- Government of Timor-Leste Law No. 06/2016 on Voter Registration, as amended, 2021 (English |Portuguese | Tetum)
- Government of Timor-Leste Law No. 05/2006 on Election Management Bodies, as amended, 2021 (English | Portuguese | Tetum)
- Government of Timor-Leste Law No. 6/2006 on Elections of the National Parliament, as amended, 2017 (English | Portuguese | Tetum)
- Government of Timor-Leste Law No. 3/2004 on Political Parties, as amended, 2016 (English | Portuguese | Tetum)
- Government of Timor-Leste Law No.6/2008 on Financing of Political Parties (English | Portuguese | Tetum)
- Government Decree 12/2016 on Voter Registration and Updating of the Voter Registration Database (English | Portuguese)
- Government Decree 16/2017 on the Submission of Candidate Lists (English | Portuguese | Tetum)
- Government Decree 17/2017 on Oversight, Observation, and Media Coverage of the Parliamentary Election (English | Portuguese | Tetum)
- Government Decree 18/2017 on Election Campaigns (English | Portuguese | Tetum)
- Government Decree 19/2017 on Implementation of the Parliamentary Election Abroad, as amended, 2018 (English | Portuguese | Tetum)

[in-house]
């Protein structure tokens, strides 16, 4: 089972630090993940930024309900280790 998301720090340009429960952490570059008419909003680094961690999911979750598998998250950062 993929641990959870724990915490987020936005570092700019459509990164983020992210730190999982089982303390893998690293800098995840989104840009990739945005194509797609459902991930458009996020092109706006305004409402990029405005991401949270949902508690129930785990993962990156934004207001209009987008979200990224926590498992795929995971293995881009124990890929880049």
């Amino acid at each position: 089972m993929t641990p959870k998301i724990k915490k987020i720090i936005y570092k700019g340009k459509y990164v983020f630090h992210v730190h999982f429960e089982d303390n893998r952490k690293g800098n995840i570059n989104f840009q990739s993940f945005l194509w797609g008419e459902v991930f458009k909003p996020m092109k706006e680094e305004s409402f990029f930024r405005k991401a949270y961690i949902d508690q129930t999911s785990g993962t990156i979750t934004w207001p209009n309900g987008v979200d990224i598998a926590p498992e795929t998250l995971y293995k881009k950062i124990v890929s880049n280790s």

- Government Decree 21/2017 on the Organization and Operations of Polling Centers and the Voting, Vote Counting, and Tabulation of Results, as amended, 2018 (English | Portuguese | Tetum)
- Government Decree 4/2018, amending Decrees 19/2017 and 21/2017 (Portuguese)
- Government Decree 1/2023 on Calendar of Voter Registration Operations Abroad (English | Portuguese)
- Electoral Calendar, Parliamentary Elections, 2023 (English | Portuguese)
- Inter-Parliamentary Union Parline (English)
- The Constituency-Level Elections Archive (English)
Since 2001, the International Foundation for Electoral Systems (IFES) has been a critical partner in strengthening the development of Timor-Leste’s electoral sector. IFES conducted programming around the 2004–2005 local elections, 2017 parliamentary elections, 2018 early elections, and 2022 presidential elections. IFES’s programming focuses on inclusive civic and voter education, strengthening media engagement, technical support to election management bodies, and support for disability access monitoring.
These FAQs reflect decisions made by the Timor-Leste election authorities as of May 15, 2023, to the best of our knowledge. This document does not represent any International Foundation for Electoral Systems policy or technical recommendations.